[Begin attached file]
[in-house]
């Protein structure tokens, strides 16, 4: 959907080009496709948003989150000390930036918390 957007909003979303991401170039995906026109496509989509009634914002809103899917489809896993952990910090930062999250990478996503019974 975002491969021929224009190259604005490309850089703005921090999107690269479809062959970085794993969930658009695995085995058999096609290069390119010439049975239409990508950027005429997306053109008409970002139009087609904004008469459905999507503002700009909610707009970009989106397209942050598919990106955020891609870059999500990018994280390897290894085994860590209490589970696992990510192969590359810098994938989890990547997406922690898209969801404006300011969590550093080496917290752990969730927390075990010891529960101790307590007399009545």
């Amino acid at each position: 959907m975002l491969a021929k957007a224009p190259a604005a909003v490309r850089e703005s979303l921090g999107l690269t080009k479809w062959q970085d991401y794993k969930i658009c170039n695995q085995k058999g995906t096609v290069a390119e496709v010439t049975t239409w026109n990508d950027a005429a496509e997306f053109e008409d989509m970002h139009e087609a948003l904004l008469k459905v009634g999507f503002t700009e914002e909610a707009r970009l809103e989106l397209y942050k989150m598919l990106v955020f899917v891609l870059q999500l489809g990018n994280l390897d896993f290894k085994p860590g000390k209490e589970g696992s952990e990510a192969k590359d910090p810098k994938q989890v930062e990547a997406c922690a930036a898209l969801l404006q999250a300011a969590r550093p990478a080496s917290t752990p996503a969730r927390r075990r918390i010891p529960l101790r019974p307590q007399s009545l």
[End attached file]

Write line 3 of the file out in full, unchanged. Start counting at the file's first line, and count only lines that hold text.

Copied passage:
């Amino acid at each position: 959907m975002l491969a021929k957007a224009p190259a604005a909003v490309r850089e703005s979303l921090g999107l690269t080009k479809w062959q970085d991401y794993k969930i658009c170039n695995q085995k058999g995906t096609v290069a390119e496709v010439t049975t239409w026109n990508d950027a005429a496509e997306f053109e008409d989509m970002h139009e087609a948003l904004l008469k459905v009634g999507f503002t700009e914002e909610a707009r970009l809103e989106l397209y942050k989150m598919l990106v955020f899917v891609l870059q999500l489809g990018n994280l390897d896993f290894k085994p860590g000390k209490e589970g696992s952990e990510a192969k590359d910090p810098k994938q989890v930062e990547a997406c922690a930036a898209l969801l404006q999250a300011a969590r550093p990478a080496s917290t752990p996503a969730r927390r075990r918390i010891p529960l101790r019974p307590q007399s009545l």